Assistant Lighting Design: Robin Snowden
Surtitles Director: Wafa’a Al-Fraheen

Original production performed in English
Arabic version commissioned and co-produced by Tokyo International Arts Festival 2004

Production History
The Al-Hamlet Summit (English version) was a reworking of The Arab League Hamlet which had evolved out of Hamlet in Kuwait (2001).  The Al-Hamlet Summit opened at the Pleasance Dome, Edinburgh UK in August 2002 as part of the Edinburgh Fringe Festival, and toured to Cairo, Egypt as part of the 14th Cairo International Festival of Experimental Theatre in September 2002.

Tokyo International Arts Festival commissioned an Arabic language version of the piece and co-produced the 2004 tour. The Arabic premier opened the 10th Tokyo International Arts Festival, Japan in February 2004 and the piece toured to Ustinov Studio, Bath, UK as part of the Bath Shakespeare Festival; Riverside Studios, London, UK; Seoul Performing Arts Festival, Seoul, South Korea; and Theater e Shahr, Kuwait.
2005 revival tour to Kronberg Castle, Elsinore, Denmark as part of the Hamlet Summer Festival; and Victoria Theatre, Singapore as part of the Singapore Arts Festival.

Awards
Edinburgh Festival Fringe First 2002 for Excellence and Innovation in Writing and Directing
Cairo International Festival of Experimental Theatre 2002 – Best Director
Cairo International Festival of Experimental Theatre 2002 – Best Performance

Director’s Note
Hamlet as an expression of politics…has been the driving force behind this work as it moved through its various stages of development that began in January 2001. The text is a cross-cultural piece of writing in which I have tried to capture a sense of geographical context and contemporary resonance. When first performed in English in 2002 by my London-based theatre company, Zaoum Theatre, it aimed to allow English-speaking audiences a richer understanding of the Arab world and its people, and how their fates are inextricably linked to that of the West’s.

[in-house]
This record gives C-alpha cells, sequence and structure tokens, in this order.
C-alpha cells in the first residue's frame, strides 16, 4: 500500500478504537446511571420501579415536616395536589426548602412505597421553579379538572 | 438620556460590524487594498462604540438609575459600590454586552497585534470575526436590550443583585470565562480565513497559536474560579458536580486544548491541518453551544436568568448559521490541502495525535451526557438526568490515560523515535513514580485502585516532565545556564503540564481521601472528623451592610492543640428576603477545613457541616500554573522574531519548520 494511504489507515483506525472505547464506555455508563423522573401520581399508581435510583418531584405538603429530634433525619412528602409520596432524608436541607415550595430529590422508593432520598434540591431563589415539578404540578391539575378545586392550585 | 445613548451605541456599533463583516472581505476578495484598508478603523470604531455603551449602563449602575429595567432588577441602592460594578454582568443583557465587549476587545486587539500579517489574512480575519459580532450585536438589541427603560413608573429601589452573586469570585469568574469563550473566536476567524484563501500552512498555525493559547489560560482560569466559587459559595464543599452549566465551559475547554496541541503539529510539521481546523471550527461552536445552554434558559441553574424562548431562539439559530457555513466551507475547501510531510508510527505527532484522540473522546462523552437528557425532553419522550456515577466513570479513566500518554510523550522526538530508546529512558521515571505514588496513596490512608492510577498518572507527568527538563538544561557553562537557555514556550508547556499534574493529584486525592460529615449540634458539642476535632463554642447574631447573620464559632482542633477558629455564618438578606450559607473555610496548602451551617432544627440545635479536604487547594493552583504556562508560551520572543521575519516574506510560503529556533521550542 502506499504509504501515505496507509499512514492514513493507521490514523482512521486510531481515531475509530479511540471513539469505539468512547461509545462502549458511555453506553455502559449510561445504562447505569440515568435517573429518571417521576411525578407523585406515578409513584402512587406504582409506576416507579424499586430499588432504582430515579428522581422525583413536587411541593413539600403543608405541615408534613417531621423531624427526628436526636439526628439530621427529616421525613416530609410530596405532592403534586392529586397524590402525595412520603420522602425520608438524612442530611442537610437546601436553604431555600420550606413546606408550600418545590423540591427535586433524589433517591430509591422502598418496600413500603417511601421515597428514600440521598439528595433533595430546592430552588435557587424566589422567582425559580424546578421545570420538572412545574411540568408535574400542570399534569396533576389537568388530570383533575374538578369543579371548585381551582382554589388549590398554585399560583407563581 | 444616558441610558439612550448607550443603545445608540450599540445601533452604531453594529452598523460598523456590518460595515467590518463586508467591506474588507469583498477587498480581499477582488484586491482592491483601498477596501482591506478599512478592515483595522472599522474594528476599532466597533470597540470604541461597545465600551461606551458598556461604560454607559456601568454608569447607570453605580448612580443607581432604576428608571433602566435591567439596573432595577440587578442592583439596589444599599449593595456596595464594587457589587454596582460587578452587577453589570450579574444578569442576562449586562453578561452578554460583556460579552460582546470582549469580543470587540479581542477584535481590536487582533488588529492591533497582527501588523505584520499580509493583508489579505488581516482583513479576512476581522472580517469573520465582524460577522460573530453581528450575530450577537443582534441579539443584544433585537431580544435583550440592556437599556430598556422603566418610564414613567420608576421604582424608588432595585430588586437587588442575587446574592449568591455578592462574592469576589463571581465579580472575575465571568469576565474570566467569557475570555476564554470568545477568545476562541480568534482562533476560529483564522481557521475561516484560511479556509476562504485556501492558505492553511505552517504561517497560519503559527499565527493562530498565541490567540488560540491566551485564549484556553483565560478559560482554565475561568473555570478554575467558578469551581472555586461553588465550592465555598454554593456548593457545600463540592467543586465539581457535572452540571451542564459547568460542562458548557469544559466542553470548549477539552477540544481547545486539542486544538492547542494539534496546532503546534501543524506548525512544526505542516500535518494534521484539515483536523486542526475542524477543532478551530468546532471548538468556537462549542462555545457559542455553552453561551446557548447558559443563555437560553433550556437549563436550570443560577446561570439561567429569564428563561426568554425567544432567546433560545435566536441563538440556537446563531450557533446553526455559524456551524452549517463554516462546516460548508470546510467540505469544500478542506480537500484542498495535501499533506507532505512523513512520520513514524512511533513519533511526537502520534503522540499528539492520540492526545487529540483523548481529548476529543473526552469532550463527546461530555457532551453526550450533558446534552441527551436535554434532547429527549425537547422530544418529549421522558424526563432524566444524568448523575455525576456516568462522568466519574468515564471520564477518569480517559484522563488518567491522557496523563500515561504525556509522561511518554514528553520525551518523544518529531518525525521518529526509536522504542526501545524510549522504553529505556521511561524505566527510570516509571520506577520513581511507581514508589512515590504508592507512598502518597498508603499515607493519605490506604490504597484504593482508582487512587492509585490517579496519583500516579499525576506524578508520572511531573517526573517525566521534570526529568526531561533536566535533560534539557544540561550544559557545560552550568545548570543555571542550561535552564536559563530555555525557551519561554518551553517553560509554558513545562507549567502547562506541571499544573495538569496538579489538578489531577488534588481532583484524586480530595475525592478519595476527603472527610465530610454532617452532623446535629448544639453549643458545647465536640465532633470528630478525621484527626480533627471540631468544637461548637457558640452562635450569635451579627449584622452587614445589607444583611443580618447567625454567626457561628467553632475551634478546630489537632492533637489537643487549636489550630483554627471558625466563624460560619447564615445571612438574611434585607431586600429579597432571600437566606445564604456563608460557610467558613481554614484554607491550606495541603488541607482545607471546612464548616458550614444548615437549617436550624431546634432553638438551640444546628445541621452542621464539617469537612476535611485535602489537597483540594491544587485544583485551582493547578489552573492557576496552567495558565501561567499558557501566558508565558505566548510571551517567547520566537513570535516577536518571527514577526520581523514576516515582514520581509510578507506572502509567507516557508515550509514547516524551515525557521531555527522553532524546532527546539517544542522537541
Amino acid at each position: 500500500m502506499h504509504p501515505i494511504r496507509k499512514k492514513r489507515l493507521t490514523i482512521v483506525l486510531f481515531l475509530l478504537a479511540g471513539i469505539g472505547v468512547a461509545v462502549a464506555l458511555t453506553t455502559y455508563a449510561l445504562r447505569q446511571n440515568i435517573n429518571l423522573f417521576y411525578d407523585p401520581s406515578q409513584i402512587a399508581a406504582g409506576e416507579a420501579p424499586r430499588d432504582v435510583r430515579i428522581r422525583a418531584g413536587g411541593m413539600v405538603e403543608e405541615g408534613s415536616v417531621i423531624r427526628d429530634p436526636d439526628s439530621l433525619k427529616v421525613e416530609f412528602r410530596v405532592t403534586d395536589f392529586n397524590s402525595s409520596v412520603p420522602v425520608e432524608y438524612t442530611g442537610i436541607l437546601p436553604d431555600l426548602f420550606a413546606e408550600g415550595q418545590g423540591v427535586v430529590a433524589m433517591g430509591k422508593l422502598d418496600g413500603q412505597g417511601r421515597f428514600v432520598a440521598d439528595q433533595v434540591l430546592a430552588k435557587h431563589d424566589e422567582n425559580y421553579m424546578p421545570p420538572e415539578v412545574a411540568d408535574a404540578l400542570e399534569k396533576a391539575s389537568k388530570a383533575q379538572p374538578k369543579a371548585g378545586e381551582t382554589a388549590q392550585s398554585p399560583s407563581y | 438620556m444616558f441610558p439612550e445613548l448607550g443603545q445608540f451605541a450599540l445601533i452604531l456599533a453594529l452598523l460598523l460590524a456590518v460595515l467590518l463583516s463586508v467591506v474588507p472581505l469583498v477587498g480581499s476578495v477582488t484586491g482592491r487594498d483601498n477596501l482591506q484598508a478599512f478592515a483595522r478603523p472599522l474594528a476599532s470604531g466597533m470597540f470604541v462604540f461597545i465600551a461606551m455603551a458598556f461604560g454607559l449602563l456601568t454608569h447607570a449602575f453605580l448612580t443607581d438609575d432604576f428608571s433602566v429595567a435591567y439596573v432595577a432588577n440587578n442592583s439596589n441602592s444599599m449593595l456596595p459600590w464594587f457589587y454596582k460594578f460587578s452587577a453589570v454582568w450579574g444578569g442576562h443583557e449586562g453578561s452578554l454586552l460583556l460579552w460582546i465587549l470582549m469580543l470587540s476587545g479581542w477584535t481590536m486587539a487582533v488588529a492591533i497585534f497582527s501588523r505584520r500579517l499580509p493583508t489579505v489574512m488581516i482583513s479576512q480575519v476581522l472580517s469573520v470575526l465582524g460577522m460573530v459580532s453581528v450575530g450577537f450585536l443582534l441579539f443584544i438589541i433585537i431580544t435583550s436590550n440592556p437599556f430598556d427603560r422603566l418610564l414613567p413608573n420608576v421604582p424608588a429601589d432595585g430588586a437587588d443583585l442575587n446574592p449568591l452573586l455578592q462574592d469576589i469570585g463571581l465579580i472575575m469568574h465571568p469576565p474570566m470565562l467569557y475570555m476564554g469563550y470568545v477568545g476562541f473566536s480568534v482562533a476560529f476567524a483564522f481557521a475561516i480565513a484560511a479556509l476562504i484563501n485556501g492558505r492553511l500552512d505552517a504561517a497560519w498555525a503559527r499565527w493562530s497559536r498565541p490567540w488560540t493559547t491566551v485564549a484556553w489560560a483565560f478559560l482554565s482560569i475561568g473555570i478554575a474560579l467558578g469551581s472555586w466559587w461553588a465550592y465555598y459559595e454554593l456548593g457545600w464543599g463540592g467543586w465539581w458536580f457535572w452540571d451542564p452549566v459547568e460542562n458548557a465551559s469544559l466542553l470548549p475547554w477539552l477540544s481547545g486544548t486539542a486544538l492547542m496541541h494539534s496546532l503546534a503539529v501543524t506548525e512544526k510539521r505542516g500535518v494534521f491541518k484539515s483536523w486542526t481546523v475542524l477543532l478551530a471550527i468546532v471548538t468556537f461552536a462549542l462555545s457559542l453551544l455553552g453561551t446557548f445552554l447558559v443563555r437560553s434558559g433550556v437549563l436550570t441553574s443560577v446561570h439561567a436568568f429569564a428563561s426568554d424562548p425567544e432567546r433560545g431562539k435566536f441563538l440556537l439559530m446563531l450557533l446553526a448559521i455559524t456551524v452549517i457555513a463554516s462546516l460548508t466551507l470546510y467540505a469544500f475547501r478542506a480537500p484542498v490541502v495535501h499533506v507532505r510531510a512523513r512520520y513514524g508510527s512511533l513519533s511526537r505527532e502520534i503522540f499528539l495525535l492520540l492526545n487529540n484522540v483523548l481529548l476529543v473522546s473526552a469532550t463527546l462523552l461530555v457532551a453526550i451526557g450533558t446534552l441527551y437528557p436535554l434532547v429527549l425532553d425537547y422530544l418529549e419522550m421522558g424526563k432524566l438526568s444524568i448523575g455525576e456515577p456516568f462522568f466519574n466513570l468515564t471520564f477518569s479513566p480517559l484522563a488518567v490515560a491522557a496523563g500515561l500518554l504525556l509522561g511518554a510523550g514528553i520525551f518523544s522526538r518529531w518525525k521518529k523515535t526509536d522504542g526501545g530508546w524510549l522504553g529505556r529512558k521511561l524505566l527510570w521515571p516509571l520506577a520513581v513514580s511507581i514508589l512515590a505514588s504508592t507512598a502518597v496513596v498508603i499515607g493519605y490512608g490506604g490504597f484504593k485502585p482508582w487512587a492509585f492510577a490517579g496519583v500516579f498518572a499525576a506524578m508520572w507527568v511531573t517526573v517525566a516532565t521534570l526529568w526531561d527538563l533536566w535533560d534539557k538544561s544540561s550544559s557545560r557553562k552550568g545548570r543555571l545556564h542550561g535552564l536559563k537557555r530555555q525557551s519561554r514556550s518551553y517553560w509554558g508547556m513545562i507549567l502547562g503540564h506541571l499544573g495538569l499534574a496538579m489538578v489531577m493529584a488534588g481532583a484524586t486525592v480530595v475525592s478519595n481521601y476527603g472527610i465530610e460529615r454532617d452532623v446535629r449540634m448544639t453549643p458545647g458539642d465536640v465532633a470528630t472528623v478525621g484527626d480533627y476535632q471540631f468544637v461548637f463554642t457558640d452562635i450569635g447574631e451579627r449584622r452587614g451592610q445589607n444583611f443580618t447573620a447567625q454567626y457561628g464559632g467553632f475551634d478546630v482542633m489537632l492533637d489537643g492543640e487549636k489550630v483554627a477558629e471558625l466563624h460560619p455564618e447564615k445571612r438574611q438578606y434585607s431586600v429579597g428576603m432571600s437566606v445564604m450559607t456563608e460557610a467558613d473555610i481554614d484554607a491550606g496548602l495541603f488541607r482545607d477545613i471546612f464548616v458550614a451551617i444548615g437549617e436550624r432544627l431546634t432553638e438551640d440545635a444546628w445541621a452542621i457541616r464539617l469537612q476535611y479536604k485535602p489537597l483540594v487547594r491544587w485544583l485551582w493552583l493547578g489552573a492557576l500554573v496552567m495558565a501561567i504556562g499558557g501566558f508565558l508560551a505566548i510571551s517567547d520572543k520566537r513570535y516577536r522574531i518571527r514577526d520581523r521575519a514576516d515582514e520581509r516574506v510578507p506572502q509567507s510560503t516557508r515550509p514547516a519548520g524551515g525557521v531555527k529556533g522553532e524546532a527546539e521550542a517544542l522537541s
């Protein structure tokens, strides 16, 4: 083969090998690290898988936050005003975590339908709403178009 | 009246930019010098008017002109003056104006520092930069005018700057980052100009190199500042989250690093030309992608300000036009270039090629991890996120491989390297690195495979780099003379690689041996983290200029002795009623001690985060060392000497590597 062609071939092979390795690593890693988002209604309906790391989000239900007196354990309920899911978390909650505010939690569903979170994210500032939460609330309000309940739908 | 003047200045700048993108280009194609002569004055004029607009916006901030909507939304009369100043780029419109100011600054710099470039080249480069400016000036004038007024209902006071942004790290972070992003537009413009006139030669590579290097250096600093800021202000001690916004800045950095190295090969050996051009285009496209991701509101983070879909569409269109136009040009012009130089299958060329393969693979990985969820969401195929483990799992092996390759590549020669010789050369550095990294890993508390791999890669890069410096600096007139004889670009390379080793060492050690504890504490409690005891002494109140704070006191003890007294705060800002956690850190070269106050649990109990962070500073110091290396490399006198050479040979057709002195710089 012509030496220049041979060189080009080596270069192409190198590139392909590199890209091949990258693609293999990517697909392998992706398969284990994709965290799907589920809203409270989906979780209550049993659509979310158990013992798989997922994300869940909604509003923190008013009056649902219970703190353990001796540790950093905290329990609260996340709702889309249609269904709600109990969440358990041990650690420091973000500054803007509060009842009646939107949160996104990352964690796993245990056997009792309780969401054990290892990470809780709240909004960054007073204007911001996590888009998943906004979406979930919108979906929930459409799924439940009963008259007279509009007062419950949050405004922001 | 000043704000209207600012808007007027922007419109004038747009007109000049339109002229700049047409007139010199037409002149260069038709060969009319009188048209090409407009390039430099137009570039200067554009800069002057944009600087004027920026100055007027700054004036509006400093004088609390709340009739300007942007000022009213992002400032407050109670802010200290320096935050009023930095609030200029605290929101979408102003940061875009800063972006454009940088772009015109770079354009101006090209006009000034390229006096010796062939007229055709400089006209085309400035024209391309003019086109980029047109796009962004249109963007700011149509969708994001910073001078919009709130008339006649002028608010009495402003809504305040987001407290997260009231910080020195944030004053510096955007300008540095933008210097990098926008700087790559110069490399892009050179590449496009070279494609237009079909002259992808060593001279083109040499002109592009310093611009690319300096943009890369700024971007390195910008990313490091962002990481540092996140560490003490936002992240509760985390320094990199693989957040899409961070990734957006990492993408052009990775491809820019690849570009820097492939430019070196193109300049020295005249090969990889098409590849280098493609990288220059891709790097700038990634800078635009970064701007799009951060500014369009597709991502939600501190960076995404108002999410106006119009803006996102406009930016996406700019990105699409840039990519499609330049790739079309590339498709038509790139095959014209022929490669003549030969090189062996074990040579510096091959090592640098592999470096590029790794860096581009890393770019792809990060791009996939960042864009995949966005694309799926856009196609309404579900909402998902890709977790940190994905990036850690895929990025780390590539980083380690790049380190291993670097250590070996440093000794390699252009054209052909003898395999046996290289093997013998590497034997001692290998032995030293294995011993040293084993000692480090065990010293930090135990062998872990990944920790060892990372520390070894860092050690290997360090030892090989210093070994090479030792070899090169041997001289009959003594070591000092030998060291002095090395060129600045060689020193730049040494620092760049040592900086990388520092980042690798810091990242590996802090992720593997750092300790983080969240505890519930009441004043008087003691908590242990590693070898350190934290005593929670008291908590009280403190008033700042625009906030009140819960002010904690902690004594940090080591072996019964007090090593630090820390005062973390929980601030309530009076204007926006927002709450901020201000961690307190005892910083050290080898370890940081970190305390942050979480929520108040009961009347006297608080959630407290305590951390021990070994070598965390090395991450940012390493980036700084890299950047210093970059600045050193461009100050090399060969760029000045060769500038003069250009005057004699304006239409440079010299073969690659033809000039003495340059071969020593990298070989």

Three years on and one war later, the Arabic language version that brings together actors from across the Arab world, seeks to probe a step further into the troubled heart of the modern day Middle East. I have endeavoured to avoid the polemic; favouring a concrete and poetic formulation of an Arab viewpoint. The style of writing combines aspects of the Arab oral poetry tradition with the rhetoric of modern-day politics. In directing the piece, I sought to bring out a precise and grotesque hyperrealism in the work.

The conference chamber that gradually slides into a war room directly illuminates the political setting of the piece. It is a huis-clos that parodies the so-called ‘transparency’ of today’s political processes and it is a deadly arena of internal conflict. It is not a piece about any specific country in the Arab world. Rather, it presents a composite of many Arab concerns that affect peoples from the Arabian Gulf to the Atlantic and beyond.

Sulayman Al-Bassam, 2004